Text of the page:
I’ve been planning a large cloth for about a year now. It still hasn’t got much further than the only-in-my-head stage, although I have planned the arrangement of quilt blocks together with rough sizes. This square cloth will be the same height as me – 66″ – and will be based around the imagery in this song by Carolyn Hillyer:
I want to somehow preserve the essence of the imagery without making it too literal or too figurative. I want the cloth to be an opportunity to embrace what it is to be female, and also what it is to be a ‘woman of a certain age’. When I was young, I worked with menopausal women and found their symptoms mildly amusing – the mood swings and hot flushes – and it’s only quite recently that I’ve begun to realise that, at some point, this will happen to me too. The crone, in pagan circles, is the post-menopausal woman, the wise woman; the woman who has seen it all and who knows the things young women don’t. While youth is lost, wisdom is gained. These are the things I want to explore, through cloth and stitch, in the crone cloth.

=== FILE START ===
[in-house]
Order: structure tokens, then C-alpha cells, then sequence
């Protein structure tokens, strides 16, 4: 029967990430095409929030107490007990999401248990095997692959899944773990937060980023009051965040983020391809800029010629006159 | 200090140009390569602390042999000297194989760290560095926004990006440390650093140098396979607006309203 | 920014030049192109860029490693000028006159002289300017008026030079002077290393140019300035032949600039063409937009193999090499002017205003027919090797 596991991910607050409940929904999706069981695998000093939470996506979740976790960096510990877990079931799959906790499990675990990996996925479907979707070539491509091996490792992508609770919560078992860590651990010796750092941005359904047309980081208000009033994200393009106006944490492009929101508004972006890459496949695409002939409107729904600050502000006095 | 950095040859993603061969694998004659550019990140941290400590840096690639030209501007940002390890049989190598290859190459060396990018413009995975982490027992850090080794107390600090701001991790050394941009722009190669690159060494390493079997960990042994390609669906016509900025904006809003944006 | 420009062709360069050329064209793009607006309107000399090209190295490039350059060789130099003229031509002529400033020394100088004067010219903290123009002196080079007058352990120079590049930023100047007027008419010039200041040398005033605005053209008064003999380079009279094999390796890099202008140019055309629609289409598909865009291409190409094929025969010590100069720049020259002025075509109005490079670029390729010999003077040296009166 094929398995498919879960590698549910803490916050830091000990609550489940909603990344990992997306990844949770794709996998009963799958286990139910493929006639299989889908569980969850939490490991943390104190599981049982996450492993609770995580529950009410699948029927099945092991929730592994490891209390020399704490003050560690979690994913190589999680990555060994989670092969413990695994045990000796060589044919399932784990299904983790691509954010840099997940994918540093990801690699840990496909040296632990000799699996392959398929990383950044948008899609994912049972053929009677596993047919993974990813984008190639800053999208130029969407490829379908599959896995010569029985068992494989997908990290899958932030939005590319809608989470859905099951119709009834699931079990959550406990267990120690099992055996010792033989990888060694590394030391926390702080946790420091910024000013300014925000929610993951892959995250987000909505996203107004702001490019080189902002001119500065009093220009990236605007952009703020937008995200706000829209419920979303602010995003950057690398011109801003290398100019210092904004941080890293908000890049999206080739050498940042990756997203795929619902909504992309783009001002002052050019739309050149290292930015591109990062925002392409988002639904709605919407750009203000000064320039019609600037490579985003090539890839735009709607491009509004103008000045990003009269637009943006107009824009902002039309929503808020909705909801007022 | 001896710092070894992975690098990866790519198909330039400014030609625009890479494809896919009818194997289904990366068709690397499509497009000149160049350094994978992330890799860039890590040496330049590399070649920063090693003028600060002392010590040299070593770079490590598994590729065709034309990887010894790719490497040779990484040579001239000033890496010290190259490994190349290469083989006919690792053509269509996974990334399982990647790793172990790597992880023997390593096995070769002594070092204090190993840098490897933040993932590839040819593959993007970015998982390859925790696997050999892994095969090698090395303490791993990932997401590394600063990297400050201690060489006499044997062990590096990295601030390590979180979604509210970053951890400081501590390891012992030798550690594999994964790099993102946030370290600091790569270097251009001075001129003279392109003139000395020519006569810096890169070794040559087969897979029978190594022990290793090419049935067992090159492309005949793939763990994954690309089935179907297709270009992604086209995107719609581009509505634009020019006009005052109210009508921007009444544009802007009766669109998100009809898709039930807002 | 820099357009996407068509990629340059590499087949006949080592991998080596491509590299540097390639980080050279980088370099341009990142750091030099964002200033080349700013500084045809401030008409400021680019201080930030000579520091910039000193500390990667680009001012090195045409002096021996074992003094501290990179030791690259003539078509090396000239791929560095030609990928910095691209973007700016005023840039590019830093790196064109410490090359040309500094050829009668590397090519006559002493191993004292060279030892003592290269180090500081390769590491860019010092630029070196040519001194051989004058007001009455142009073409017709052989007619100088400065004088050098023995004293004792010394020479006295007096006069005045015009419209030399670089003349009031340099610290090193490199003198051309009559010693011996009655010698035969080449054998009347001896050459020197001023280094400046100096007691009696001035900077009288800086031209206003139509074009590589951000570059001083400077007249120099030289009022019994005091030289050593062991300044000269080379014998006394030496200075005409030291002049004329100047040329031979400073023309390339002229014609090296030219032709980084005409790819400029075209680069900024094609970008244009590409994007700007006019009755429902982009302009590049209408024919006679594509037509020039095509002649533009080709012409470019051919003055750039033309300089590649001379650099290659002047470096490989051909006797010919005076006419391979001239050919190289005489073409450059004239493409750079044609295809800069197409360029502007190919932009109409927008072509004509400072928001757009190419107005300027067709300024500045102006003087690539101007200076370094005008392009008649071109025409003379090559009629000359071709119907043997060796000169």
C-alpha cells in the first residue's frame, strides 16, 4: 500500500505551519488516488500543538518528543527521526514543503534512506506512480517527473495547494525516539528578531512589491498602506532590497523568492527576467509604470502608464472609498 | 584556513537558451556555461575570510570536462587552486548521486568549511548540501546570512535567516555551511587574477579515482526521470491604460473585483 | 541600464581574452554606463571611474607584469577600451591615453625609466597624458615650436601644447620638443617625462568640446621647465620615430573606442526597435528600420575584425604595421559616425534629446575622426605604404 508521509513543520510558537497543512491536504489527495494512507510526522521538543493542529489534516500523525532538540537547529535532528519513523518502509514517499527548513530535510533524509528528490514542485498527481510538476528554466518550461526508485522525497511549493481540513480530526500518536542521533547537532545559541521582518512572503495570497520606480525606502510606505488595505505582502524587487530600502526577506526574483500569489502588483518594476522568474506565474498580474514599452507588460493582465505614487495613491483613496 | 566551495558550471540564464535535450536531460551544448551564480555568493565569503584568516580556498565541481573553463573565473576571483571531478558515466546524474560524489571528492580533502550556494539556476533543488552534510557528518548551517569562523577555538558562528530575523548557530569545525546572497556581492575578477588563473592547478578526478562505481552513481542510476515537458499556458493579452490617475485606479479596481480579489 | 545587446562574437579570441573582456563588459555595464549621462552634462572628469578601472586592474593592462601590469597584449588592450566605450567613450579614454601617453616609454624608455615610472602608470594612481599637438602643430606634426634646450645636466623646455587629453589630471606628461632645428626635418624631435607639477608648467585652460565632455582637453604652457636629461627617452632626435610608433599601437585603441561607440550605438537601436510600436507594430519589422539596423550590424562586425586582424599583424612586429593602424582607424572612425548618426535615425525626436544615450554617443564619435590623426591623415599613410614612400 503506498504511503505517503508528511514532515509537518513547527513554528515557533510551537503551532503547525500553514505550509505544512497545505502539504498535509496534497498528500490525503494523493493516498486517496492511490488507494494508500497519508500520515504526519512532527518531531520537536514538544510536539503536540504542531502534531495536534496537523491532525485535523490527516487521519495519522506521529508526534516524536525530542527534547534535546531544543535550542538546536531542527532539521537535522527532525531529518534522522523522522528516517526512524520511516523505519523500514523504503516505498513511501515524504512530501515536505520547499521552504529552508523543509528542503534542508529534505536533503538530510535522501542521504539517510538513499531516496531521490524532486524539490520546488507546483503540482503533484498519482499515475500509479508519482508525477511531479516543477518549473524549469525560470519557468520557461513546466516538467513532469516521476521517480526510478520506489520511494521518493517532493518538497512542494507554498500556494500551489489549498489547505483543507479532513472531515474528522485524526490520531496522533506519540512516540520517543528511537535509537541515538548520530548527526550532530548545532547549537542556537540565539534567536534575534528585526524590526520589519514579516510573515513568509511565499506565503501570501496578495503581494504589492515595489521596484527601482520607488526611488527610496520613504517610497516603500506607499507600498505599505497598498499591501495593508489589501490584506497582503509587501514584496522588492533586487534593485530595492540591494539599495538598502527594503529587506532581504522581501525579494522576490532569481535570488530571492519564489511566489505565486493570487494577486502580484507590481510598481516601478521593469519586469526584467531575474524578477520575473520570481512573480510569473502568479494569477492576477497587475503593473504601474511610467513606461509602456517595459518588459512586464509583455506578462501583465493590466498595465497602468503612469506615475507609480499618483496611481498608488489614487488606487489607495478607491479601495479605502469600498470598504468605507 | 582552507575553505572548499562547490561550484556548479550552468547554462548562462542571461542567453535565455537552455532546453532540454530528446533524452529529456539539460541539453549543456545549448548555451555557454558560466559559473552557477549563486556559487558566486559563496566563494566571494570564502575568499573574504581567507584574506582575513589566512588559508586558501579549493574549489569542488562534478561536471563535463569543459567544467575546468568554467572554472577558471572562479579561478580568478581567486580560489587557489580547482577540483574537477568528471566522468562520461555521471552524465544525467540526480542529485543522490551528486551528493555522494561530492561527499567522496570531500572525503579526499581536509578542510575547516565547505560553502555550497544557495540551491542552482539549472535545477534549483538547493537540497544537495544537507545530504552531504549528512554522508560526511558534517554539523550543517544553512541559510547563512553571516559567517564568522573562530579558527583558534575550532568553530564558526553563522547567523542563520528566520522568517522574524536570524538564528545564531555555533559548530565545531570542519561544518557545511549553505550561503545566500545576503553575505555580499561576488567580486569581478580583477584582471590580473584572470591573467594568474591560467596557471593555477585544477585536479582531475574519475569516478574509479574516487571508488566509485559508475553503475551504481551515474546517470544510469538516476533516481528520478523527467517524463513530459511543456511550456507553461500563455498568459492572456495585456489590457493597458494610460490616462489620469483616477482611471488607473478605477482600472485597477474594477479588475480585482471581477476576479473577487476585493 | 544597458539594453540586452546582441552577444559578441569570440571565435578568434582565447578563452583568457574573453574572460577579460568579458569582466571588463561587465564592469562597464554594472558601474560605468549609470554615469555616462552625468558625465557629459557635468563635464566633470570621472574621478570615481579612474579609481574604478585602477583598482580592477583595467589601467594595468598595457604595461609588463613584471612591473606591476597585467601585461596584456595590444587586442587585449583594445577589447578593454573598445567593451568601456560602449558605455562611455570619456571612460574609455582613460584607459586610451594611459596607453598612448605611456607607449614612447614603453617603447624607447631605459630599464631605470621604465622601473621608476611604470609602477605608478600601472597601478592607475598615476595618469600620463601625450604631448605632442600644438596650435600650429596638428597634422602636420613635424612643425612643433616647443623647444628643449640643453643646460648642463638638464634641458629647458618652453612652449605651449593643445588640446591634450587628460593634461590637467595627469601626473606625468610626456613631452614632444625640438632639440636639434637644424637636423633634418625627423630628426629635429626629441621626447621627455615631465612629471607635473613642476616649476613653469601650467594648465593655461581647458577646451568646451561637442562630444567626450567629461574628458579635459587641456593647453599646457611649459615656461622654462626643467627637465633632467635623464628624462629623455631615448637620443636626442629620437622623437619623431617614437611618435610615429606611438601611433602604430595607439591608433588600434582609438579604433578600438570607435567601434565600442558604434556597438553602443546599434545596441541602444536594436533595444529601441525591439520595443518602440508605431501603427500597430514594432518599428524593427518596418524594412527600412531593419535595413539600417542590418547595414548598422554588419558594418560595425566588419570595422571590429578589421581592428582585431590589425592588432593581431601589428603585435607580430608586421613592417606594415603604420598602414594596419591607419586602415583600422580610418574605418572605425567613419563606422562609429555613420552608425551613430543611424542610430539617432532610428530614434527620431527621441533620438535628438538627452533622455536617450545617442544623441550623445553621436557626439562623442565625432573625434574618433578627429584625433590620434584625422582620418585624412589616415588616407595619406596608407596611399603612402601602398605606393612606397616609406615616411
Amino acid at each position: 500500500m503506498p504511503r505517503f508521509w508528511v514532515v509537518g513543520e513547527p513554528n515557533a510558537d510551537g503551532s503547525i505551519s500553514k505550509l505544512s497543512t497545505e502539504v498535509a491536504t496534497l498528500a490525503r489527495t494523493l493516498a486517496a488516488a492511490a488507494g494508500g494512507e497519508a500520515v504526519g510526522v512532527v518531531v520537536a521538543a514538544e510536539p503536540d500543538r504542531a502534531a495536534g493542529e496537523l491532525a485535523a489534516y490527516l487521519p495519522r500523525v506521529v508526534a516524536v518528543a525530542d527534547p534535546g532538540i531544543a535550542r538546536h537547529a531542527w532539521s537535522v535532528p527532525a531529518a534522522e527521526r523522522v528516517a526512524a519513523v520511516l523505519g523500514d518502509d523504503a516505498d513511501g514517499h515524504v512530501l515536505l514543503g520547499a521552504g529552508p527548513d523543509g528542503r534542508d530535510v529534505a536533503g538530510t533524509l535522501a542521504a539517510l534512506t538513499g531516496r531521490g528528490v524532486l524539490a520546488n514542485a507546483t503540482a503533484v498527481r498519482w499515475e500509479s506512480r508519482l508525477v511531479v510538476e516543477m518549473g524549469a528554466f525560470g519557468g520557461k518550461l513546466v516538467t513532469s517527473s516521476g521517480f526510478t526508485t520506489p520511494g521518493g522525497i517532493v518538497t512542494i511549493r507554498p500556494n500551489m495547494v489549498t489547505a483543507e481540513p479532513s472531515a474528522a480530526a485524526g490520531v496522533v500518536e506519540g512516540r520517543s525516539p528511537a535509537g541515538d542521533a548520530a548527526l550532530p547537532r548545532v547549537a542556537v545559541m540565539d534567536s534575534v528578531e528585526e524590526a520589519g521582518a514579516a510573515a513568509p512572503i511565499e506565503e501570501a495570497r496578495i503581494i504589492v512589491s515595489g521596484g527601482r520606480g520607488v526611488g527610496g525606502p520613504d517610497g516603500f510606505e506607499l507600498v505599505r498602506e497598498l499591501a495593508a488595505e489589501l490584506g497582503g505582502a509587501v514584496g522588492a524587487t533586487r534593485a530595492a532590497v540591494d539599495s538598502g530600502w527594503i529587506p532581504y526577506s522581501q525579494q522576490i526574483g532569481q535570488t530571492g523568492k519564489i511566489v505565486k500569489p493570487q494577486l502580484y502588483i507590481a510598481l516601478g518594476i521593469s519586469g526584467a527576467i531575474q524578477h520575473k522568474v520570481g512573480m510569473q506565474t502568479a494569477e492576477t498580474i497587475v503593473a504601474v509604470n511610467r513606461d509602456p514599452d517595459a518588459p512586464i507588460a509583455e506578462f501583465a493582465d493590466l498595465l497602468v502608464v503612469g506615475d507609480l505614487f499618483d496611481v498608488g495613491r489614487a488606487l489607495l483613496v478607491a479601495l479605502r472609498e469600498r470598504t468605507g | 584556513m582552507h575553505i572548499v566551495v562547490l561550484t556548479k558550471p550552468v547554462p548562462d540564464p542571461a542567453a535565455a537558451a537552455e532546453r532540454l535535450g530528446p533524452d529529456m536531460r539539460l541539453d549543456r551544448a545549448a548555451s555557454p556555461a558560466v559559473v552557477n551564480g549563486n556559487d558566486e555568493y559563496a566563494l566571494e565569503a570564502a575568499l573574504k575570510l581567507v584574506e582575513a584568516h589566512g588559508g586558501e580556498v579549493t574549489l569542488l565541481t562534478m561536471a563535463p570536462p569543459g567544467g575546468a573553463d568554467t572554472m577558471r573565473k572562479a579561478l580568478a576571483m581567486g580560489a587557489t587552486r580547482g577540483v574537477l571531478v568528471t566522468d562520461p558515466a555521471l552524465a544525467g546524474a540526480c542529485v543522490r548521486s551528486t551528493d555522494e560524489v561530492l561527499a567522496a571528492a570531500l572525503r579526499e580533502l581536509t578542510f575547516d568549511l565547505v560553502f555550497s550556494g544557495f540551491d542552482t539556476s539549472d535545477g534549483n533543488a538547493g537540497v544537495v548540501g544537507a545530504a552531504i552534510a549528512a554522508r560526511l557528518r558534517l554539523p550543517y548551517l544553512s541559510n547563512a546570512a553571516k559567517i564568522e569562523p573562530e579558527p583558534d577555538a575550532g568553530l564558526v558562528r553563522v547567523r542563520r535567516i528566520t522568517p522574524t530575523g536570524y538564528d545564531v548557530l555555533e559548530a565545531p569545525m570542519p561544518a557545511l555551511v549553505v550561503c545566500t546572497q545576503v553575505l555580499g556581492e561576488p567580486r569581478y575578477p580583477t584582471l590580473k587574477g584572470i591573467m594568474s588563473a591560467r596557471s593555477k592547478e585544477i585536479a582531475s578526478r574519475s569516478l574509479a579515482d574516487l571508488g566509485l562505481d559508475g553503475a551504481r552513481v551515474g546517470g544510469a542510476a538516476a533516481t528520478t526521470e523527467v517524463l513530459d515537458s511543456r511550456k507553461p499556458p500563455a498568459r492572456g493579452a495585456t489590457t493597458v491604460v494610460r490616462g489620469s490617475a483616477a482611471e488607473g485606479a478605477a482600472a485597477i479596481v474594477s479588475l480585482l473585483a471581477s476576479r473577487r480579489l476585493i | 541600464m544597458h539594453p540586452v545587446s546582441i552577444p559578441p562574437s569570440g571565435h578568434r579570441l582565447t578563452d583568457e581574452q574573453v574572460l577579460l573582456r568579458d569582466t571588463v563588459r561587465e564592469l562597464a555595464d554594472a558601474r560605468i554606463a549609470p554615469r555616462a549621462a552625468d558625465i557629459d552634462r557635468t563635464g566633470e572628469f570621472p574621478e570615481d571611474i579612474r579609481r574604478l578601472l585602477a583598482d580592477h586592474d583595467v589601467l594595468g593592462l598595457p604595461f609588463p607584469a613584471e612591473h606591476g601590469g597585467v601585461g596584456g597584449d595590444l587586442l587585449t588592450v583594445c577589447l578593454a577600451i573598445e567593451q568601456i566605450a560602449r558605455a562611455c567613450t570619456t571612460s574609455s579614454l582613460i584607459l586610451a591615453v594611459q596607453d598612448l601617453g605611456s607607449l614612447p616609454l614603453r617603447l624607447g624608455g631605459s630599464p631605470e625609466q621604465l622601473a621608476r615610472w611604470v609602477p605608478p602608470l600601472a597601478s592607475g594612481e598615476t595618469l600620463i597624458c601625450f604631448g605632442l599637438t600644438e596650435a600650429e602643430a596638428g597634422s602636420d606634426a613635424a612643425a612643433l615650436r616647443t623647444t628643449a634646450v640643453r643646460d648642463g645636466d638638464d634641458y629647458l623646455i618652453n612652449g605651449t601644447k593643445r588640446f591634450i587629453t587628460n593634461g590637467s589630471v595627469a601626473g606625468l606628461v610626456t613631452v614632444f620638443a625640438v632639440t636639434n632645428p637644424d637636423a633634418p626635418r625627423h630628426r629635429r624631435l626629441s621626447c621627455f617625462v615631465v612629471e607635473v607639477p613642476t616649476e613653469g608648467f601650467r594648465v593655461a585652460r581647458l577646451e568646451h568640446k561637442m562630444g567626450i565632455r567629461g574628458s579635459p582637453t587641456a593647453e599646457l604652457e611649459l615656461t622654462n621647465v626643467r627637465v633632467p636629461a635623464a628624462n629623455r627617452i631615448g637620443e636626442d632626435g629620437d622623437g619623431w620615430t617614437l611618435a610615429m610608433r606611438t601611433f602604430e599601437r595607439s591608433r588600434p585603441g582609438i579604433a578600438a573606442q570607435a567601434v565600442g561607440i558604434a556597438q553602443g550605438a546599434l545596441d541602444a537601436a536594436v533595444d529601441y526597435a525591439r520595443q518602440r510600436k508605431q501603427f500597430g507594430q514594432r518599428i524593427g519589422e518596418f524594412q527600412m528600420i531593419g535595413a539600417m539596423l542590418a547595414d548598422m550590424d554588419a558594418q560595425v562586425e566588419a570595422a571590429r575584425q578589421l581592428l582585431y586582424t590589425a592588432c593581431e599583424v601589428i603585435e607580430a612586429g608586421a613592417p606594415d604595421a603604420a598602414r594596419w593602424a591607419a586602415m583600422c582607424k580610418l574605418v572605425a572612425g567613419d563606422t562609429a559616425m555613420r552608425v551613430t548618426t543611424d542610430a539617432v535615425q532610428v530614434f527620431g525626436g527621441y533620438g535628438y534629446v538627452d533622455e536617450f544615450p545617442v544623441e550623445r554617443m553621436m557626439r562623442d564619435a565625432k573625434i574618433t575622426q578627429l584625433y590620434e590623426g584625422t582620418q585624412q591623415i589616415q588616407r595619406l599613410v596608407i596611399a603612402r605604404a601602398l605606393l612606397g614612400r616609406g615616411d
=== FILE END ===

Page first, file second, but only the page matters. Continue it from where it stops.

I’ve also been thinking about stitch as language, as a form of communication. As so often happens in this virtual world, at the very moment I am thinking about it, a blogging colleague is writing brilliantly about it. Dee and Serena have written eloquently about this recently.
So I’m setting out to explore some non-figurative expressive marks, starting with the symbols and designs found in prehistoric art. It fascinates me that the spiral (to take just one example) appears all over the world at the same time in prehistory. It seems that while verbal languages vary wildly, signs and symbols are capable of saying the same thing the world over, bringing time and space together. I’ve made a small sample using an ancient design:
This is about 10″ or so square, just small scraps stitched directly to calico backing. I really like this direct applique technique for patchwork. It enables spontaneous piecing without the need to measure and cut too much, and offers a way of using those tiny scraps that we all collect.
I used quite a fine wool thread for the couching: useless for sewing with because it breaks so easily, but it finds itself completely comfortable as a couched line. I think there’s a lesson in that too. Everything is at home somewhere.